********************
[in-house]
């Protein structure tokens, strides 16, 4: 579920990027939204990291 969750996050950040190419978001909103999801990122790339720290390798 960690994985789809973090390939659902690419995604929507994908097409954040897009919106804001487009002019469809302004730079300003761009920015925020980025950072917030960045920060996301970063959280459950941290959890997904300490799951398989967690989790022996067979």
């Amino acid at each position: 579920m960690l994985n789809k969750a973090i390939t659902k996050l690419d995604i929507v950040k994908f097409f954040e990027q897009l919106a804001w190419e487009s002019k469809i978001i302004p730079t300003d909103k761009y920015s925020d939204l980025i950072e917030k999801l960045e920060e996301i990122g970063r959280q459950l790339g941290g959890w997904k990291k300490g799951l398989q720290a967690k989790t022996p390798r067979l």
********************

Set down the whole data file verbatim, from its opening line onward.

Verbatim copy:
[in-house]
């Protein structure tokens, strides 16, 4: 579920990027939204990291 969750996050950040190419978001909103999801990122790339720290390798 960690994985789809973090390939659902690419995604929507994908097409954040897009919106804001487009002019469809302004730079300003761009920015925020980025950072917030960045920060996301970063959280459950941290959890997904300490799951398989967690989790022996067979």
């Amino acid at each position: 579920m960690l994985n789809k969750a973090i390939t659902k996050l690419d995604i929507v950040k994908f097409f954040e990027q897009l919106a804001w190419e487009s002019k469809i978001i302004p730079t300003d909103k761009y920015s925020d939204l980025i950072e917030k999801l960045e920060e996301i990122g970063r959280q459950l790339g941290g959890w997904k990291k300490g799951l398989q720290a967690k989790t022996p390798r067979l």